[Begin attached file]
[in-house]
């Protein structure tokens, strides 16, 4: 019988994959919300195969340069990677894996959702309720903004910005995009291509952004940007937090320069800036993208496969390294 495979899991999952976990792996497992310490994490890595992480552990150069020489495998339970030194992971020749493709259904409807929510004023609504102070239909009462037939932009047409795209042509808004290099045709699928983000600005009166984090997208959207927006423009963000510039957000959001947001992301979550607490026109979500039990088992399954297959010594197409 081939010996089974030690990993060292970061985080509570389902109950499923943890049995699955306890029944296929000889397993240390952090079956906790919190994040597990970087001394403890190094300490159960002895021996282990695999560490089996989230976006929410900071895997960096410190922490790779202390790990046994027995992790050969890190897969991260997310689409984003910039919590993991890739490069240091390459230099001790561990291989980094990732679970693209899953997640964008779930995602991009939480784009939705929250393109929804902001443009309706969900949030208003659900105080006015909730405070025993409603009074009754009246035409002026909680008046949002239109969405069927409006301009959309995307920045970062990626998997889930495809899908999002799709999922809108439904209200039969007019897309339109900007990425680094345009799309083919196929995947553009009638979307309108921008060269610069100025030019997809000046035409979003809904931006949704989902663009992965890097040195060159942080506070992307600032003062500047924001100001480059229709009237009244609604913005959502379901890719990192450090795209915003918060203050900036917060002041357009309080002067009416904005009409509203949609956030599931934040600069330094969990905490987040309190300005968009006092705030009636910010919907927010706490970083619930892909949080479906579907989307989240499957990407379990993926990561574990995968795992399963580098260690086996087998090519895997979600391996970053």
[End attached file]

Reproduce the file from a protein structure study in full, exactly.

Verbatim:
[in-house]
């Protein structure tokens, strides 16, 4: 019988994959919300195969340069990677894996959702309720903004910005995009291509952004940007937090320069800036993208496969390294 495979899991999952976990792996497992310490994490890595992480552990150069020489495998339970030194992971020749493709259904409807929510004023609504102070239909009462037939932009047409795209042509808004290099045709699928983000600005009166984090997208959207927006423009963000510039957000959001947001992301979550607490026109979500039990088992399954297959010594197409 081939010996089974030690990993060292970061985080509570389902109950499923943890049995699955306890029944296929000889397993240390952090079956906790919190994040597990970087001394403890190094300490159960002895021996282990695999560490089996989230976006929410900071895997960096410190922490790779202390790990046994027995992790050969890190897969991260997310689409984003910039919590993991890739490069240091390459230099001790561990291989980094990732679970693209899953997640964008779930995602991009939480784009939705929250393109929804902001443009309706969900949030208003659900105080006015909730405070025993409603009074009754009246035409002026909680008046949002239109969405069927409006301009959309995307920045970062990626998997889930495809899908999002799709999922809108439904209200039969007019897309339109900007990425680094345009799309083919196929995947553009009638979307309108921008060269610069100025030019997809000046035409979003809904931006949704989902663009992965890097040195060159942080506070992307600032003062500047924001100001480059229709009237009244609604913005959502379901890719990192450090795209915003918060203050900036917060002041357009309080002067009416904005009409509203949609956030599931934040600069330094969990905490987040309190300005968009006092705030009636910010919907927010706490970083619930892909949080479906579907989307989240499957990407379990993926990561574990995968795992399963580098260690086996087998090519895997979600391996970053």